GRAB A BIB, YOUR FAMILY AND FRIENDS: CALÇOTADA SEASON IS NOT TO BE MISSED
November through April is calçot season in Catalunya, when thousands of Catalan people gather to eat calçots on the weekends. A variety of scallion, or spring onion, native to Catalunya, calçots are grilled on a roaring fire and eaten in a riotous and messy celebration of spring called the calçotada.
The origins of the calçotada are disputed. A Roman cookbook from the 1st century AD gives several recipes for porrus capitatus (literally “leek with a head”), including one recipe that calls for grilling it. And a recently discovered Roman mural painting from the beginning of the 3rd century AD portrays a slave eating what looks suspiciously like a calçot. But the origins of the calçotada celebration as we know it can be traced to the town of Valls.
At the turn of the twentieth century in Valls, Tarragona (also known for being the birthplace of castells), it’s said that local farmer Xat de Benaiges planted some onion sprouts, covered them with soil, grilled them to a crisp and then discovered they weren’t half bad. Gradually the tradition of eating calçots expanded until it became an integral part of spring in Catalonia.
Growing calçots is somewhat labor-intensive, as they must be planted months before the harvest and continually covered with soil so that part of the stem will stay white. In fact, the name calçot comes from the Catalan verb calçar, which means to put shoes on, or to cover the bottom of a plant.
When the calçots are ready to eat, they’re thrown on a roaring fire of vine shoots and cooked until they’re charred on the outside, then wrapped in newspapers. Eating calçots is a messy business which involves holding up the calçot by the stem, pulling off the outer layer of the white part with the other hand and dipping it in salvitxada sauce. To eat the calçot you then tilt your head back and bite off the white part. By the end of a calçotada everybody’s hands are usually stained black and you’ll consider yourself lucky to have a bib!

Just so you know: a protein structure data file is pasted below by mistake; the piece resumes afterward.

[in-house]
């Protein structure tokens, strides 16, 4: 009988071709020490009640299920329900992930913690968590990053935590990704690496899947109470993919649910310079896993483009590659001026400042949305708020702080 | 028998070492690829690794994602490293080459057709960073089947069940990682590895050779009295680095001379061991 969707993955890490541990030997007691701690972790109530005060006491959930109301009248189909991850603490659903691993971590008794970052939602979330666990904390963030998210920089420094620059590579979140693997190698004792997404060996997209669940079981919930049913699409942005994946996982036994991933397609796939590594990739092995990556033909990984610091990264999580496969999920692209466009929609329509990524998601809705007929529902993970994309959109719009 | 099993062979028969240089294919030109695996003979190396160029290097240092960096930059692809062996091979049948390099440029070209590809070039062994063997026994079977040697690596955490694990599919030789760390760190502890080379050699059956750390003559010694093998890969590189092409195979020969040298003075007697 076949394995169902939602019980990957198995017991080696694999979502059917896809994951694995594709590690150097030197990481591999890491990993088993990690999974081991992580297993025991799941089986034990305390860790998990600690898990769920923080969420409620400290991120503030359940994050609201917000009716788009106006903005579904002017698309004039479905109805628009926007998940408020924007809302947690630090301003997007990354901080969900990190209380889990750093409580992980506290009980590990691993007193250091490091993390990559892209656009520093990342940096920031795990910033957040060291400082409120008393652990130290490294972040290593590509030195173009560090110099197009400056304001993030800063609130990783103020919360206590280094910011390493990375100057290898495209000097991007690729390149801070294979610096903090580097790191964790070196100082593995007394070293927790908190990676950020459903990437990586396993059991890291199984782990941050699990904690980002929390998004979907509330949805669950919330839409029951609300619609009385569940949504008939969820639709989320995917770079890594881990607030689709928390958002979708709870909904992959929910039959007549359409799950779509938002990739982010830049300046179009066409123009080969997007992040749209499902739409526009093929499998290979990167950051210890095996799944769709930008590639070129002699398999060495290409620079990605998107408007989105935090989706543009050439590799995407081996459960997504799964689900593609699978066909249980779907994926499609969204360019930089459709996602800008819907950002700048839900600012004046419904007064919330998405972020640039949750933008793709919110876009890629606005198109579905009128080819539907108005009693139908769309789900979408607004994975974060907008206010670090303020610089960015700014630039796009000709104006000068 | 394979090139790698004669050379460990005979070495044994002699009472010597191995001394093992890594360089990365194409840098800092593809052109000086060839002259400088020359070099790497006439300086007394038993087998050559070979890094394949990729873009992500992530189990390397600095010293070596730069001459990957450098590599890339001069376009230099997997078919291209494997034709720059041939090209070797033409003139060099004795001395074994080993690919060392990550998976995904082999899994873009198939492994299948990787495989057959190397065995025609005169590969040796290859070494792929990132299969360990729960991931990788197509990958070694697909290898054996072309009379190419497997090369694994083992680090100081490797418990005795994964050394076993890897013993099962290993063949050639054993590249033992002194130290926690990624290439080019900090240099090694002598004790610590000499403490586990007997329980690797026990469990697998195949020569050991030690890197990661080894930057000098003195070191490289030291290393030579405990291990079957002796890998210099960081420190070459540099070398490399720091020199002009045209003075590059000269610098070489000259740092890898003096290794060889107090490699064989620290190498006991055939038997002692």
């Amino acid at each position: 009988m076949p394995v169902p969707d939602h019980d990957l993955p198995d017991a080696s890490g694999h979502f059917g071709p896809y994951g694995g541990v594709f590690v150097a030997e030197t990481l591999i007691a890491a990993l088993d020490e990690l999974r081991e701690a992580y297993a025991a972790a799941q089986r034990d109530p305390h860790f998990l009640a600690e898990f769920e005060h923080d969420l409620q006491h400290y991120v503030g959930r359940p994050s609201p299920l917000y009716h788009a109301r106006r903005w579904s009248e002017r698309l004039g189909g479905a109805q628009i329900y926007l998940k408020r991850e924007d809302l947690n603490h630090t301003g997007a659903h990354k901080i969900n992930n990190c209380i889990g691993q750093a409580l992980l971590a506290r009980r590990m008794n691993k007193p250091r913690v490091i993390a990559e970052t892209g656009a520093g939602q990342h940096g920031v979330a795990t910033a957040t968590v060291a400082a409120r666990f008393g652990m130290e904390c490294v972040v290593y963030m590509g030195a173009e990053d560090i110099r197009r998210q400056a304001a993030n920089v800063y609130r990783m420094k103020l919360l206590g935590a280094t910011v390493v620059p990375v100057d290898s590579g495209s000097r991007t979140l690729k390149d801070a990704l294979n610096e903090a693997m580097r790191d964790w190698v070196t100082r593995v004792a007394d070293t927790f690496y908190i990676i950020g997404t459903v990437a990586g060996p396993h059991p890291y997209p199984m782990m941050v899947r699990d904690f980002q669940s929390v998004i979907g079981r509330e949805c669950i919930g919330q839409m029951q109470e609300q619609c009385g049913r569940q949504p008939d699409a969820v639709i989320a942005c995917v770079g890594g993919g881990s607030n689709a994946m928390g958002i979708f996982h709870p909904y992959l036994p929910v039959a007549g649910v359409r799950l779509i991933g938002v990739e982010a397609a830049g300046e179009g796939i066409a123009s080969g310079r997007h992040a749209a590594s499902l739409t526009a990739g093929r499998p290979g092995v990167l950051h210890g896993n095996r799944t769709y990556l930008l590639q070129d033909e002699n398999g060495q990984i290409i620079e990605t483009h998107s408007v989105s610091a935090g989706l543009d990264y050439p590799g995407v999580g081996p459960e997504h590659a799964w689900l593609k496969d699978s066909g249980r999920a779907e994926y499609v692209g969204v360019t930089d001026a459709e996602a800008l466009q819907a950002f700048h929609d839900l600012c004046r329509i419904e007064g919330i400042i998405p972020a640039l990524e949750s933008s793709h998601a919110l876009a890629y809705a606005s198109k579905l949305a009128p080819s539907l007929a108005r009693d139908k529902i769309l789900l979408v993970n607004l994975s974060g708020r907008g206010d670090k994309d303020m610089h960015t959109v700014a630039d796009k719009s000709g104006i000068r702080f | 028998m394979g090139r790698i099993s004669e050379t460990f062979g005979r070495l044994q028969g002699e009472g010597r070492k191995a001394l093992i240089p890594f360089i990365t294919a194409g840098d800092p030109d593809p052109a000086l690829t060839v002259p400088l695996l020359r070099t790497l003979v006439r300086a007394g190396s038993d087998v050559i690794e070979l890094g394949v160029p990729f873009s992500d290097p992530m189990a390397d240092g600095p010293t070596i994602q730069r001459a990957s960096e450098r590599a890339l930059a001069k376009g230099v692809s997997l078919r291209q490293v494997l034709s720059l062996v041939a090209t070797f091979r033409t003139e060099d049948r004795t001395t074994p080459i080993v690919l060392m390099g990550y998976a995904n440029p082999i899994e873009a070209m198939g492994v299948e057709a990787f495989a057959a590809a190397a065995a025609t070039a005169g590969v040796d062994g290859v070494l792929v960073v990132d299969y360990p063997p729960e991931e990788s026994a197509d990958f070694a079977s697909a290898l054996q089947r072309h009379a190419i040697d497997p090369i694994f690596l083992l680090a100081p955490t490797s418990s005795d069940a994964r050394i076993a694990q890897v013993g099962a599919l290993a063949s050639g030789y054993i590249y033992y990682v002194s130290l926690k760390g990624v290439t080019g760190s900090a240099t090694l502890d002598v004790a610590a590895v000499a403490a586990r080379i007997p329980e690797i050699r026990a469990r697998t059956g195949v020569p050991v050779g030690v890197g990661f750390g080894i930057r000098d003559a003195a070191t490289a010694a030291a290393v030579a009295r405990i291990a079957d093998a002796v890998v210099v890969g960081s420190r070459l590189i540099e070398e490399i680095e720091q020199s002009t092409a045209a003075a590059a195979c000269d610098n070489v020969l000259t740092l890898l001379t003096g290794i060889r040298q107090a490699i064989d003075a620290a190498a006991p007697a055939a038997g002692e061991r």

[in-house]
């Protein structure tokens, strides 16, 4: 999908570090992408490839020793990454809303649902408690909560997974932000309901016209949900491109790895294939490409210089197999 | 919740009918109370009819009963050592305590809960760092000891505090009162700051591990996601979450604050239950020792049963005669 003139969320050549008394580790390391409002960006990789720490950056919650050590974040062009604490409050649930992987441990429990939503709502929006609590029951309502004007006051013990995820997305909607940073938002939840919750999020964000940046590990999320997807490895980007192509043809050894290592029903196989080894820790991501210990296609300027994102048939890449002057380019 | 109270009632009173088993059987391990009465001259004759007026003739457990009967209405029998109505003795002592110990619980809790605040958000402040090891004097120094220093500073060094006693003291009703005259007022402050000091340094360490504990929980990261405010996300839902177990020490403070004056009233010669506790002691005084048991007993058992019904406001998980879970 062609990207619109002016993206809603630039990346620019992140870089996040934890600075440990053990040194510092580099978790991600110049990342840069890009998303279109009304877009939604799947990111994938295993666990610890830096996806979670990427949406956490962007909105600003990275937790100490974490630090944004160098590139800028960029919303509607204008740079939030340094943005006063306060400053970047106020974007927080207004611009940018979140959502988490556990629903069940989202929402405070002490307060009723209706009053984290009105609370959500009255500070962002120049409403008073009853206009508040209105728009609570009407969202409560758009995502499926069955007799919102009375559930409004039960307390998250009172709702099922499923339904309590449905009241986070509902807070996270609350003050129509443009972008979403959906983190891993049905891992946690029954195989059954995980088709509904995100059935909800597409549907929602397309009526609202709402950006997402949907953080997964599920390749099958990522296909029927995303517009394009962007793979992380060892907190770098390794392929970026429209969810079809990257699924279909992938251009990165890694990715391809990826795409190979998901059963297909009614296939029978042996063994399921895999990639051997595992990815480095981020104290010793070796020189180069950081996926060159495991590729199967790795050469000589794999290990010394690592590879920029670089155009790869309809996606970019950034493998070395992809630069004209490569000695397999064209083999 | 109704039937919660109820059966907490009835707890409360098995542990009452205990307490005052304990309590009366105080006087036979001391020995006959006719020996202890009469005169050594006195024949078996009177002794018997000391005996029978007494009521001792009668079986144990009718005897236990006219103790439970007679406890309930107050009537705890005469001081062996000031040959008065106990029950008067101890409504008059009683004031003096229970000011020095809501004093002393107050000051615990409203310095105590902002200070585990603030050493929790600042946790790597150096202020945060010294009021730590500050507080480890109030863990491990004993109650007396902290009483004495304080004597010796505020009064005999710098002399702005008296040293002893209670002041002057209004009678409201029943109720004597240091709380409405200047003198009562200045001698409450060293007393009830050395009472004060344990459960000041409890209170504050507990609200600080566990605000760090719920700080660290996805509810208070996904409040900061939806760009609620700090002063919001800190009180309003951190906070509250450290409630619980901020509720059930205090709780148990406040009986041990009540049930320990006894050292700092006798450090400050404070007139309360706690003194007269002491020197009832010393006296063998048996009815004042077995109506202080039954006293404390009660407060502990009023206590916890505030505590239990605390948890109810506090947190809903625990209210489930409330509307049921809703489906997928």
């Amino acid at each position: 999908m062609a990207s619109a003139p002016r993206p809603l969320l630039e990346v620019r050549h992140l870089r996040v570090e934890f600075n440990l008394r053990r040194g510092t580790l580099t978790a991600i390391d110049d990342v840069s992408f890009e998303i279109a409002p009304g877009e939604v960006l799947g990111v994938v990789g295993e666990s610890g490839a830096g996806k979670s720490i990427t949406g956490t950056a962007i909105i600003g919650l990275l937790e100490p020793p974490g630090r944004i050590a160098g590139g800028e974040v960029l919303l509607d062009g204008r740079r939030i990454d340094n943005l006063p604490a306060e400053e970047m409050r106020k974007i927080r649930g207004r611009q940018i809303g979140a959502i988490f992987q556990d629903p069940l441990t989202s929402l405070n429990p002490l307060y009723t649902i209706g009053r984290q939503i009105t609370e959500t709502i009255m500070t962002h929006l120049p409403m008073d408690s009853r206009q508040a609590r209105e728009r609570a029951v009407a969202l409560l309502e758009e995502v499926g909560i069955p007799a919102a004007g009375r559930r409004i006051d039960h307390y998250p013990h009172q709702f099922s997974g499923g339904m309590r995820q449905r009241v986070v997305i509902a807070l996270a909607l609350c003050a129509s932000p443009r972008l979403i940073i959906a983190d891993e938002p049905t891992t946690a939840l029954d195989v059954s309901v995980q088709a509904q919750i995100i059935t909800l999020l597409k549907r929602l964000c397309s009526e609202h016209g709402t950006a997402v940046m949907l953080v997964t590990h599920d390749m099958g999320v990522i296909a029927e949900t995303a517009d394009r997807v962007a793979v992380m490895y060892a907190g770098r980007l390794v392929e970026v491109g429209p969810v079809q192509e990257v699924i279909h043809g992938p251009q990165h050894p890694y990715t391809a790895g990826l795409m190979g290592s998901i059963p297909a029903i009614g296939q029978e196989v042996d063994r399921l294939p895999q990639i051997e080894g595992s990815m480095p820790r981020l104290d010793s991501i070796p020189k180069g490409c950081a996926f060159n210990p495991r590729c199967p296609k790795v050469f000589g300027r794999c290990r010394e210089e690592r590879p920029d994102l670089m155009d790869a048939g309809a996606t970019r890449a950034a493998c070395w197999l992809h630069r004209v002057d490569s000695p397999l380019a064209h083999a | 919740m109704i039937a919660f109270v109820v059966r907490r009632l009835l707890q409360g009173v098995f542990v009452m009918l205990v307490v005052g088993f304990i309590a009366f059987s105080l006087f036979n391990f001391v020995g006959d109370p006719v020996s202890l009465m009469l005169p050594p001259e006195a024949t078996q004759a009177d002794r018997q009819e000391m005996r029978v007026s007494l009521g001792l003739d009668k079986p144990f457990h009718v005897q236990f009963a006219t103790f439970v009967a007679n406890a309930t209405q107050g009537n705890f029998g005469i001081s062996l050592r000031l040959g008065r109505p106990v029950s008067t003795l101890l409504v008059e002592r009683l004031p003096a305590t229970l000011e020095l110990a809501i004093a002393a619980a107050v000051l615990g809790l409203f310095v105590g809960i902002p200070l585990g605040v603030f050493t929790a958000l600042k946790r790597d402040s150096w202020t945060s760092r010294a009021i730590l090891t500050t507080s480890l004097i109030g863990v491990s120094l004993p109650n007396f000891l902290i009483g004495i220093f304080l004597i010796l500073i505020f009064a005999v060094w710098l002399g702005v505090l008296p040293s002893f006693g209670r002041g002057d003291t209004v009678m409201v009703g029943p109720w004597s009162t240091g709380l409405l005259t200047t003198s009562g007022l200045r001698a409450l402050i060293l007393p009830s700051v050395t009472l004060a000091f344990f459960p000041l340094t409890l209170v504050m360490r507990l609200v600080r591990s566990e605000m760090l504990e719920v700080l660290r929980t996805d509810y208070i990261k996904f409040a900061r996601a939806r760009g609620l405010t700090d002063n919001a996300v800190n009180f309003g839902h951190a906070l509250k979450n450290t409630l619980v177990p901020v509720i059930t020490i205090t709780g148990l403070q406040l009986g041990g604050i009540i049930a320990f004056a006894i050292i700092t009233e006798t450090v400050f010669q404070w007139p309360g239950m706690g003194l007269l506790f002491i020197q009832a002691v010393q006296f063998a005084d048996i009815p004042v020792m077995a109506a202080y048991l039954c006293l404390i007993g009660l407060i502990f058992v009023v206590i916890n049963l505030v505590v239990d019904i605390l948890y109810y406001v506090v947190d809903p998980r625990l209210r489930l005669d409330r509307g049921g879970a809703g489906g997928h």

The mild onion flavour of the calçot marries perfectly with the delicious salvitxada sauce, which is like romesco sauce, made with tomato, peppers, almonds, hazelnuts, dry bread, garlic, vinegar and olive oil. Each family has their own special recipe for this sauce and you’ll never find two the same! People eat stacks of calçots, accompanied by other grilled food such as lamb, botifarra, bread, potatoes, artichokes and of course cava or red wine, traditionally drunk from a porró.
Calçots from Valls have a Protected Geographical Indication status, just like wine or cava. They’re a unique dish that’s definitely worth trying at one of the many calçotadas you’ll find all over Catalunya. You can choose from a swanky calçotada in a restaurant or masia, a laid-back neighbourhood calçotada or your own calçotada with friends and family at one of the public picnic areas outside Barcelona. And if you’re in Catalunya during the last week of January, be sure not to miss the calçotada in Valls where it
Photos by DAVID PACHECO
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